13 -13- bodily motion as such, or vice versa; as a mode of extension, a given mode can only cause another mode of extension, while the idea of the first mode, as a mode of thought, causes the idea of the second mode. Just as God exists through multiple attributes constituting his essence, which is also his power (1p34), so too a singular thing is a mode of multiple attributes through which are conceived that singular thing s actual essence i.e., its conatus (3p7) which is also its power. Since all power is God s power, the power of a singular thing is an expression or share of God s power. Spinoza calls God s power as expressed and conceived under the attribute of thought power of thinking [cogitandi potentia] (2p1s, 2p7c, 2p21s); and, not surprisingly, he also uses this term very frequently to describe the power of each singular thing as that power is expressed and conceived in the attribute of thought (2p49s, 3p2s, 3p11, 3p12d, 3p15d, and 3p28d). This power of thinking is the power by which ideas produce other ideas ideas that follow from them. Thus, Spinoza holds the Power of Thinking Doctrine: The power of a singular thing, as it is expressed under the attribute of thought, is its power of thinking. From this plus the Conatus as Power Doctrine and the Power as Perfection Doctrine, it follows that a singular thing s power of thinking is simply its conatus and perfection (and reality) insofar as these are conceived under the attribute of thought. By the Variability of Power Doctrine, it follows that different minds can have different degrees of power of thinking, and the same mind can have different degrees of power of thinking at different times. This is so even though all of these minds of singular things are themselves ideas in God. Thus, some of God s ideas have more power of thinking than do others, and they can increase or decrease in their power of thinking. The same is true of particular ideas in human and other finite minds. 16 The more power an idea has to determine how the singular thing whose idea it is does or does not exercise its power or conatus at a given time, the greater will 16 For example, most of the early propositions of Ethics Part 4 (up through 4p18) largely concern the circumstances under which particular ideas namely, the affects or emotions have greater or lesser power; and 4p44s explains how it is that especially powerful affects can lead the mind to think more of one thing than of other things.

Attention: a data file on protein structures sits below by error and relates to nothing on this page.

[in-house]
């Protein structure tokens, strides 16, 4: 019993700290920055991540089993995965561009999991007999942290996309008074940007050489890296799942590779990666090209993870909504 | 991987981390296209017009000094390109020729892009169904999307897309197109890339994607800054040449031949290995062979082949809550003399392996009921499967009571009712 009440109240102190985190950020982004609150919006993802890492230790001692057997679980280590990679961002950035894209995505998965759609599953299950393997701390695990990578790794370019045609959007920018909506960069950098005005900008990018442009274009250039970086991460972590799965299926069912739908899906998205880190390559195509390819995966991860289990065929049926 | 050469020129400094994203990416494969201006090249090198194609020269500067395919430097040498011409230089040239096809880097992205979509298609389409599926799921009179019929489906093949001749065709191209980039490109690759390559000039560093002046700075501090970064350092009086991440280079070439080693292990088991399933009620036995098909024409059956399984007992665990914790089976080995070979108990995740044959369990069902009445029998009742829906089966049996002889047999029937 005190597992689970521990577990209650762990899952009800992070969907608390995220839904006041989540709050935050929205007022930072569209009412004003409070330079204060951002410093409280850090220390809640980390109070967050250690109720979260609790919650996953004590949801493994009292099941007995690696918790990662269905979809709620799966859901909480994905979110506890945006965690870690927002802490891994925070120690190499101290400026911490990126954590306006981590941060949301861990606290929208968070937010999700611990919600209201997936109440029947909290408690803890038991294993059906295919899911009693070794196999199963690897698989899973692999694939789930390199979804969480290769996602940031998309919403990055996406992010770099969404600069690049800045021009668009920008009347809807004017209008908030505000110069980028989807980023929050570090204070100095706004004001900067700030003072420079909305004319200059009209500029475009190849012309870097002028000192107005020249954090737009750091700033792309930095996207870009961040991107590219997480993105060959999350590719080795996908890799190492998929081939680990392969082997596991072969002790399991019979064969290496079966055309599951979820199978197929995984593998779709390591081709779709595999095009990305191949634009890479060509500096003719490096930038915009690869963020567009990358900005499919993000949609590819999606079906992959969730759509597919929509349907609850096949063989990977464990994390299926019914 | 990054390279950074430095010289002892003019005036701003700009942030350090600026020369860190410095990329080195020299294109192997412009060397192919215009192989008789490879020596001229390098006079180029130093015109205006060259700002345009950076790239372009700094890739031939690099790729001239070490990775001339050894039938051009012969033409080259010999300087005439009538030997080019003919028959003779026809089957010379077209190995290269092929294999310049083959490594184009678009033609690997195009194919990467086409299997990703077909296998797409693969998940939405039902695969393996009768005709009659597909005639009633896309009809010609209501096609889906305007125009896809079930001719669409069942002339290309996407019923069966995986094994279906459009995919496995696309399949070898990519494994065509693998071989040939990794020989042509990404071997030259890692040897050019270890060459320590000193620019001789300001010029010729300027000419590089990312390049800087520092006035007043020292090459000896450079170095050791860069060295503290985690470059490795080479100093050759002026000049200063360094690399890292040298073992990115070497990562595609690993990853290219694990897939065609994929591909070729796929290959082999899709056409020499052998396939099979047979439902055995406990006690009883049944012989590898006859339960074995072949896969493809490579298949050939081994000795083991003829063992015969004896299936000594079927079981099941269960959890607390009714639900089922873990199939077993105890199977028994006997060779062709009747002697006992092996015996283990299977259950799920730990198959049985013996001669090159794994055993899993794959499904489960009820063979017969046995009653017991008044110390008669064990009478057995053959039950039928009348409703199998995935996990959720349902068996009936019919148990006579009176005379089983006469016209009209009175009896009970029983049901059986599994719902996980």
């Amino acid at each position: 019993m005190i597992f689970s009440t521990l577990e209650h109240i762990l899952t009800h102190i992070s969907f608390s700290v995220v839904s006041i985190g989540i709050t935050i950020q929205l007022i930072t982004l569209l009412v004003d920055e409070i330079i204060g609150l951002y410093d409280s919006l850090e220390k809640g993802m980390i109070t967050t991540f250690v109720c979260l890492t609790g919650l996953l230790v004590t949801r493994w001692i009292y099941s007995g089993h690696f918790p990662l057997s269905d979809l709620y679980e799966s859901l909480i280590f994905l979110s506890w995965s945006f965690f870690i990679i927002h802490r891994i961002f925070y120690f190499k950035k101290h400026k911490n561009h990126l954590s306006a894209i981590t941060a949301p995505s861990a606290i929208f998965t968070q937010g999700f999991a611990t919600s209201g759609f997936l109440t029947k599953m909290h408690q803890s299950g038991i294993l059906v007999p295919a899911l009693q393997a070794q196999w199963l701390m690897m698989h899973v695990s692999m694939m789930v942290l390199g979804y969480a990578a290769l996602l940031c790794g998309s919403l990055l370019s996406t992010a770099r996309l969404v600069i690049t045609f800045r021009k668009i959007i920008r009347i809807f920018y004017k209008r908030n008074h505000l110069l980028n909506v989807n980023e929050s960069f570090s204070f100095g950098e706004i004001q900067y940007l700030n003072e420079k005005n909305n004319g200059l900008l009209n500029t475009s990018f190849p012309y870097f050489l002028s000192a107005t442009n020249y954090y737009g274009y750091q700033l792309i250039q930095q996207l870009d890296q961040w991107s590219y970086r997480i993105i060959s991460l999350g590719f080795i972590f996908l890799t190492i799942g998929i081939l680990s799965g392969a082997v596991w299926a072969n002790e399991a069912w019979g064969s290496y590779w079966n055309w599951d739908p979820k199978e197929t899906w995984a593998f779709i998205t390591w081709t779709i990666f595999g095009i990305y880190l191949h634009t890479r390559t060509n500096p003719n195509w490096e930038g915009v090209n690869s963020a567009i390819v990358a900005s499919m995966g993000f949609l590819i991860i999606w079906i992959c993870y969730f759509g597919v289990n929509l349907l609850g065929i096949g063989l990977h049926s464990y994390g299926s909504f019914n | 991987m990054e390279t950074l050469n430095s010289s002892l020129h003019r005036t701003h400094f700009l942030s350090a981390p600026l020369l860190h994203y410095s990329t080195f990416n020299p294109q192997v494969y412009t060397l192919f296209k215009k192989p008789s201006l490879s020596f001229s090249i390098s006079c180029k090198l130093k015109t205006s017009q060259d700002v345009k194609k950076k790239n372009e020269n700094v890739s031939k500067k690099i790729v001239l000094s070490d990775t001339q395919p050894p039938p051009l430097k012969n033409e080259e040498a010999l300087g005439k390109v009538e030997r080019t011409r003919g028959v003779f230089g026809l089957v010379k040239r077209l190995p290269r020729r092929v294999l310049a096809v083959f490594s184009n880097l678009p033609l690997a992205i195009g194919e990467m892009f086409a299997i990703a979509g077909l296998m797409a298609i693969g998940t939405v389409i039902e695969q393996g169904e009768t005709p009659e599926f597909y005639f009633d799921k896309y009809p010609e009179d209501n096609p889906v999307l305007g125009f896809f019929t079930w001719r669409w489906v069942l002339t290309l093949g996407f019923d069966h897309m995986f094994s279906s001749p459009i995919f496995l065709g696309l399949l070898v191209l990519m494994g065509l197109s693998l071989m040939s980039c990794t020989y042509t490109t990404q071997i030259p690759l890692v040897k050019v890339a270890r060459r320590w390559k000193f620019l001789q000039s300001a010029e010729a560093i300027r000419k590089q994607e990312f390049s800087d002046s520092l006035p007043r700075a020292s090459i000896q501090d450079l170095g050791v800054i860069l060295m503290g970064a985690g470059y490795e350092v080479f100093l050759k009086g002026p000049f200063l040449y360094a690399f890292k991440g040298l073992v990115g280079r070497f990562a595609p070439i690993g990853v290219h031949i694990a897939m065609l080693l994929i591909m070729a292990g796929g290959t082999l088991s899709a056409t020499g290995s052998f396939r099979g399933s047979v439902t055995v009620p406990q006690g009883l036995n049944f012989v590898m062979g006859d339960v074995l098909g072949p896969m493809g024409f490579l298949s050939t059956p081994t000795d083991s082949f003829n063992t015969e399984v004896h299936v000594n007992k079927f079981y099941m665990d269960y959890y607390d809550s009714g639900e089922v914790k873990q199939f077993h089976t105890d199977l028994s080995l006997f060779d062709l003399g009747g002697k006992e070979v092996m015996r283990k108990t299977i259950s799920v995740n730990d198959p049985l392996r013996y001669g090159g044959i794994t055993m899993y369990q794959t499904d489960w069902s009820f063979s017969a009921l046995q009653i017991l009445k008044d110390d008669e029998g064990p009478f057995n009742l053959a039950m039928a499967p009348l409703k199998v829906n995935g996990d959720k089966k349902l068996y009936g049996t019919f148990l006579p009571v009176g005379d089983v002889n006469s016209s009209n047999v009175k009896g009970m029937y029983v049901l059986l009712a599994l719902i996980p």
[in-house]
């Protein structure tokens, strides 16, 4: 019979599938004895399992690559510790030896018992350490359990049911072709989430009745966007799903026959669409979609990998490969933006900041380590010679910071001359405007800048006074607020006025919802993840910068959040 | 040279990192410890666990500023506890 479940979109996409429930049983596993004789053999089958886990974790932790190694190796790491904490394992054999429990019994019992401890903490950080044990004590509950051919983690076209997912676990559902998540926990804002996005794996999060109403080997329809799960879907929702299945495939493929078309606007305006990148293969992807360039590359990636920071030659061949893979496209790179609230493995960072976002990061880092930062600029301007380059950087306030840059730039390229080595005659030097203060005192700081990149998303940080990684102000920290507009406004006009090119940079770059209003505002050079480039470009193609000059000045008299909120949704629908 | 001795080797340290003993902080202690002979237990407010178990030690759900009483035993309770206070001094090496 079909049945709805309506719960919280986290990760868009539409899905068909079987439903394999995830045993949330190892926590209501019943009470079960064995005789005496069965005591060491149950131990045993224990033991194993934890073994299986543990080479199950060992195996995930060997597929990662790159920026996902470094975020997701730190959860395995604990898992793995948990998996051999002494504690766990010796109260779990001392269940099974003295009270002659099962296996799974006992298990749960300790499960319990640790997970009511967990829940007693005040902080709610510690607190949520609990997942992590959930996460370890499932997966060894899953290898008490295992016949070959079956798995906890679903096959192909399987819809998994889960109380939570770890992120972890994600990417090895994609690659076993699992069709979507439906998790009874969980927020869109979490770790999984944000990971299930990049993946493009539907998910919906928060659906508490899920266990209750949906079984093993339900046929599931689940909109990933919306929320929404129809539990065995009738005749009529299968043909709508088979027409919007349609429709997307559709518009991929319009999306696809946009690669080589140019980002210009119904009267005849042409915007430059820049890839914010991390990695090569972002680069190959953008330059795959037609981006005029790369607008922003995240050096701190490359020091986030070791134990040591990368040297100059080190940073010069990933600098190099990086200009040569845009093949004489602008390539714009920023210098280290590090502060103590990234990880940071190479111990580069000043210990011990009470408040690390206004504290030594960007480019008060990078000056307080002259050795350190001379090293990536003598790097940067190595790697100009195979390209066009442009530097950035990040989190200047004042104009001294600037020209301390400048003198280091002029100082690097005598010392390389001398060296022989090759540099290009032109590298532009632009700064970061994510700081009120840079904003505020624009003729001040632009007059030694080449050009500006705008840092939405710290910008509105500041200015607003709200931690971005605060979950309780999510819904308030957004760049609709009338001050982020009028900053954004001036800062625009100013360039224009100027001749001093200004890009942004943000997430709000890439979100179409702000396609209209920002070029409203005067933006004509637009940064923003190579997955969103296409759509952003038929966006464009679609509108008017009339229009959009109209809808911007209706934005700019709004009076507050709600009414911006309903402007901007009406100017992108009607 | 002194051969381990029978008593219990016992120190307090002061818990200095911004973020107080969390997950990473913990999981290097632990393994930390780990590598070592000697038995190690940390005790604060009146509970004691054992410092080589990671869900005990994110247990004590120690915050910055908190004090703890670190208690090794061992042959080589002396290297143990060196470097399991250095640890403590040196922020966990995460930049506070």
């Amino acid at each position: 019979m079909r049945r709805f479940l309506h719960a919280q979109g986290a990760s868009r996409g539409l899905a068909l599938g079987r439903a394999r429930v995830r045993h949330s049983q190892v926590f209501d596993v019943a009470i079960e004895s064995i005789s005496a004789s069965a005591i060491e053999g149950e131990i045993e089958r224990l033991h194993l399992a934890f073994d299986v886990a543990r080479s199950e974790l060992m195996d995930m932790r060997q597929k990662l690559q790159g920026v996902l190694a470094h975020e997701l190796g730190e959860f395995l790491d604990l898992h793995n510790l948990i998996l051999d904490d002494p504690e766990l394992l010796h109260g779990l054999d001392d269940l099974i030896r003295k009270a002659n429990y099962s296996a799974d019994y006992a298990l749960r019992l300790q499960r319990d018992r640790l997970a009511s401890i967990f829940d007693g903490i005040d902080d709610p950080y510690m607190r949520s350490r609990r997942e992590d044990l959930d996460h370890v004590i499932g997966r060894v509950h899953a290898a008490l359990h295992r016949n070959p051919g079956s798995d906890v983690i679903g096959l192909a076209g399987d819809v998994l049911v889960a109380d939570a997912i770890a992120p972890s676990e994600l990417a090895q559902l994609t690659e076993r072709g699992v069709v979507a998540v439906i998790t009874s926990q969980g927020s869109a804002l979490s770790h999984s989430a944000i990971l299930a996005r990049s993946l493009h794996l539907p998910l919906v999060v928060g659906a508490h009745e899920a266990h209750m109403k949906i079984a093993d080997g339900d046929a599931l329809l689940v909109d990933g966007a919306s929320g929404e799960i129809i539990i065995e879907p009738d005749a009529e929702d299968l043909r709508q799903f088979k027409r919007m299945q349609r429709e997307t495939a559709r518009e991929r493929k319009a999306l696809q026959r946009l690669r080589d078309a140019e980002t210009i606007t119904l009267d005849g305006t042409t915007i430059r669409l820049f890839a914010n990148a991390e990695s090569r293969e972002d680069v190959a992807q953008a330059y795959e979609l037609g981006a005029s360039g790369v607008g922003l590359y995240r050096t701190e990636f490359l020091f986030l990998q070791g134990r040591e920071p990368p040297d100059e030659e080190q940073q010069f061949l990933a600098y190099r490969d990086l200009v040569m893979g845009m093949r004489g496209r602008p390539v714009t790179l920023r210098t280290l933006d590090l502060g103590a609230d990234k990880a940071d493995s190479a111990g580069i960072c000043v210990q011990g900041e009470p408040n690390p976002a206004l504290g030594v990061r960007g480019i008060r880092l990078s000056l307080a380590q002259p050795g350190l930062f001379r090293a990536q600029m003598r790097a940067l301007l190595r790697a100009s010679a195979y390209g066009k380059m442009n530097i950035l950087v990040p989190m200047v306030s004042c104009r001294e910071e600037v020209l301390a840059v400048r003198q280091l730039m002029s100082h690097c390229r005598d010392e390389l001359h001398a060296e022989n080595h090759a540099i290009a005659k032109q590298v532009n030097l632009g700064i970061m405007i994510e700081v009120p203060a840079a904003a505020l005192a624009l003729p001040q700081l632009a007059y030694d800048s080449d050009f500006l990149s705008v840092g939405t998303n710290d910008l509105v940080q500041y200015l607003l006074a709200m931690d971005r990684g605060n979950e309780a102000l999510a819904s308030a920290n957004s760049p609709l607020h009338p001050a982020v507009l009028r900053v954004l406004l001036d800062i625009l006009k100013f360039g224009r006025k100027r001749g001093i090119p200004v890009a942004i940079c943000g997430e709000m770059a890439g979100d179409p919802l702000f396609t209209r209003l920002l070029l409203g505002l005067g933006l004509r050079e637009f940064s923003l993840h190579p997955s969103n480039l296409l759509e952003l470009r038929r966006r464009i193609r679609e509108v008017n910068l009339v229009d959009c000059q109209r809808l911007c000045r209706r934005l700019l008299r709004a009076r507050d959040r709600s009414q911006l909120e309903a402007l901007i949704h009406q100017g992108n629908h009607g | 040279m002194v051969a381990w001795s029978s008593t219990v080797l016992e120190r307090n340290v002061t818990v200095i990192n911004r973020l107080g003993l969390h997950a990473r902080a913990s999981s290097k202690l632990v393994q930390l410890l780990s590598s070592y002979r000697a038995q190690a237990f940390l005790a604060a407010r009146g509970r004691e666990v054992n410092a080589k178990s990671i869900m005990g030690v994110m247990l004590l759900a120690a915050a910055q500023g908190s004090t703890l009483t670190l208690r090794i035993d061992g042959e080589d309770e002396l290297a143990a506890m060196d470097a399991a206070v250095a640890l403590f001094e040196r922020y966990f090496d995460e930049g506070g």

14 -14- be the power of thinking of that idea in that particular mind at that particular time for it is only or chiefly through contributing to the determination of the strength and direction of an individual s conatus that an idea can exert power in that individual. Thus, Spinoza is committed to the Variable Power of Ideas Doctrine: Particular ideas in the mind of a singular thing may have more or less power of thinking than other ideas in the same mind, and they may increase or decrease in power of thinking at different times, depending at least in part on the idea s power for determining how the singular thing strives for self-preservation. As Spinoza indicates in 4p5, the power of thinking possessed by an externally caused idea in a particular mind is partly a result of the mind s own power and partly a result of the power of that idea s external cause. Minds. Human and non-human minds have ideas that are in them; and yet everything is in God. Hence, it follows that some ideas are in human minds and in God; and Spinoza confirms this by writing of the same ideas as they are in the human mind and as they are in God. As Della Rocca (1996) has argued convincingly, the truth, adequacy, and representational content of an idea can be partly determined for Spinoza by what other ideas are in the same mind with it, so that the same idea can be true and adequate in God while being at the same time false and inadequate in a human mind, distinctly representing its object in God while confusedly representing many things in a human mind. Furthermore, because the common notions are ideas of things present everywhere and equally in the part and in the whole, these ideas must, on Spinoza s account, literally exist in many different minds at the same time. In addition, because the human body is composed of bodies that are its parts, the human mind is, by the Parallelism Doctrine (2p7) and the Mode Identity Doctrine (2p7s), composed of the ideas of those parts, as Spinoza affirms in 2p15; 17 and since individuals can have parts within parts, it follows that the same idea can be a part of more than one mind. 17 Note that 2p15 is derived not from 2p12 which concerns affections rather than parts but from 2p7 and 2p13.